As a part of @creative.fellowship’s #operajobs series we met with Veronika Loulova. In May 2022 she was appointed Head of the Opera and Operetta of the Moravian Theatre Olomouc, which makes her currently the youngest head of an opera house in Europe.

Born in 1995 in Prague, Veronika started her career in arts as a child actress and later was educated as an opera director. In an online meeting with creative fellows Veronika talked about what opera directors do and what it takes to be a young professional managing the classical artform.

Can you please explain, what does an opera director do?

As the chief of an opera you are more of a political person and 80% of your job is managing and 20% is to create something.

As an opera director you have to write your script, like in film or theatre, but you are working with sheets of lyrics which were written 200 years ago. You also have to  know the context of the originals of the opera. And then you build a story out of the libretto.

After you create the story, you work with a scenographer, a costume designer and a dramaturgist. You are properly creating the scenes together with the costumes and visuals, also the dramaturgist is kind of your opponent or someone you are still arguing with about whether the ideas are good or not. He is babysitting you so you will not do anything that doesn’t make sense.

Then, you will go to the opera leadership and explain the ideas. They will tell you, that’s great, or it’s completely mad, or you don’t have money for this, or our singers can’t sing this.

After this meeting you have three months to rebuild it, correcting some errors, and then you can have another meeting, more technical, where you are giving all the visuals, for example, scenography with architectural solutions, numbers, prices etc.

The theatre will start to build what you have discussed. At this time you will have the first meeting with the singers, choir and you begin building the scenes like in a film, or in theatre. You are explaining the ideas. In the last month in the theatre you will take it all to the stage: scenography, costumes, work with singers and choir, and you will see if it works or not. And then you have one month to polish it properly, and to prepare everything for the premiere.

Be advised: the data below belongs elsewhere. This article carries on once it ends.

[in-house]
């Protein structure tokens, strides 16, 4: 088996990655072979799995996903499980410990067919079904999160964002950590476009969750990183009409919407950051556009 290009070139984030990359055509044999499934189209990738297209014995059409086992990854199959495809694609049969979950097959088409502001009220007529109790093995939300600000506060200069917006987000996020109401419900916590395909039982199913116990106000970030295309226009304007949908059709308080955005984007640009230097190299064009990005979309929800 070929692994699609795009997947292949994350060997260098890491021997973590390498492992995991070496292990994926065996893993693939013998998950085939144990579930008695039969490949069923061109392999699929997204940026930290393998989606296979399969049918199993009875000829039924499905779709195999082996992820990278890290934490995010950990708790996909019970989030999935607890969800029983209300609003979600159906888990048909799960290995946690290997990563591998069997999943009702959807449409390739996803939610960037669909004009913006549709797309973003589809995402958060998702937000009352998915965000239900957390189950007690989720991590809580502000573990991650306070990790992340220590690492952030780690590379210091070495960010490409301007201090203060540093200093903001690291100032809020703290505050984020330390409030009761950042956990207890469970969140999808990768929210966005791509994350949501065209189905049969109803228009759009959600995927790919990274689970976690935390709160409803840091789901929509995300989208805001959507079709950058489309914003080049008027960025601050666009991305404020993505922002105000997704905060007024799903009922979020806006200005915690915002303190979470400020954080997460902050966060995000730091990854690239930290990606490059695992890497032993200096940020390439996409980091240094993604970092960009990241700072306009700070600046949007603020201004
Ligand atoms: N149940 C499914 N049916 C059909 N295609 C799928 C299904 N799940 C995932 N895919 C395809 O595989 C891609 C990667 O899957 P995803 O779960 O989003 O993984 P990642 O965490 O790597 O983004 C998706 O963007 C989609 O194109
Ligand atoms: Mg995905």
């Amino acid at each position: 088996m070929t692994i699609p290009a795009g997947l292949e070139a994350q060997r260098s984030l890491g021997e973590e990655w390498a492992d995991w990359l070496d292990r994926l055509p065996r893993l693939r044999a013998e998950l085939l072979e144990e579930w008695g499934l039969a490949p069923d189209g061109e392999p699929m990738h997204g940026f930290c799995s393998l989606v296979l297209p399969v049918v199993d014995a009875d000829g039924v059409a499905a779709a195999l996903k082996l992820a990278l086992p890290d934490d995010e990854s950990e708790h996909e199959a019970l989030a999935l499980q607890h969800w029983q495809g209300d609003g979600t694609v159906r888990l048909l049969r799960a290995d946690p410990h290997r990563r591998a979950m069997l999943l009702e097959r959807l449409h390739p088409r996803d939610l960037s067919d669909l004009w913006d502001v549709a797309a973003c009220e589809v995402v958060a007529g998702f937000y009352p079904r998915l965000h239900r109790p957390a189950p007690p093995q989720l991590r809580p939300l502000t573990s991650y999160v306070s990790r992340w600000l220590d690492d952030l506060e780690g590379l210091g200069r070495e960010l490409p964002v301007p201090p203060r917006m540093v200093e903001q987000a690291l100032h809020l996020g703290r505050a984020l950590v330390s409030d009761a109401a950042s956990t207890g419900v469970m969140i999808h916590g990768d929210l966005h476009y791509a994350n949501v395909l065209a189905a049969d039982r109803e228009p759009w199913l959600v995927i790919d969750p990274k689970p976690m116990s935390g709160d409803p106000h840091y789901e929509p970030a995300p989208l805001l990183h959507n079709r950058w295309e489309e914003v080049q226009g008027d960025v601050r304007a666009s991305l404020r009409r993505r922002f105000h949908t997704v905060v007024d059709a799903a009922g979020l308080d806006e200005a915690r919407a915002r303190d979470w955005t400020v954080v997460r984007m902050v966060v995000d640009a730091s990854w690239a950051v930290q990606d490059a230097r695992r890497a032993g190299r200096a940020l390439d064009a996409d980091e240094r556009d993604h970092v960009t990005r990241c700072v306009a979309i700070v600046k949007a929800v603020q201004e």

Tell us how you started in the business

Most of my childhood I was a child actor. At the age of 15 I stopped acting and wanted to become a director. I wanted to be a creator. I can offer more as a director than an actor because there are plenty of great actresses, but as a director you have to have more abilities. I think it was my father who told me there is such thing as opera directing. I thought OMG! It exists!

Is your father an artist too?

I come from an artistic family. My father is a composer and conductor but not a famous one. He is more like a teacher. He always supported me, and he has never been jealous of me. He never compared us. So, this is the first step to success. Because if your parents are jealous, you will obviously never succeed to make them happy. But I know a part of me was created by him.

Where did you learn opera directing ?

I studied at the Academy of Performance Art in Prague. That’s when it started. I spent two years preparing to do this. And then I was accepted as the youngest student in this department. I did my BA at the Music Academy and my MA at the Theater Academy. In the Music Academy there is an opera directing department and opera singing, but it is really focused on music. And when I got to theatre university, I had colleagues and tutors from theatre

Why opera?

Because, it’s queen of the arts (opera). It has everything. I really like music, I like visual arts, I like film, I like theatre, but opera is everything! The problem is it can be so great, but it can easily become so bad! There is really the smallest line between these two extremes, because all of the arts that opera contains have to be perfect, at a really high level. If one fails, the rest go down with it. So I like challenging myself in this form.

Are there any extra skills beyond the obvious that are beneficial in your profession?

English is now common in all of Europe. Everyone in opera can speak English. But also, me, as a director, I have to learn Italian, German and French and I haven’t done Russian yet, because it will be more simple for me to learn, so I am putting it aside for now. You don’t have to be a fluent speaker in French or German but you have to be able to read and to sing.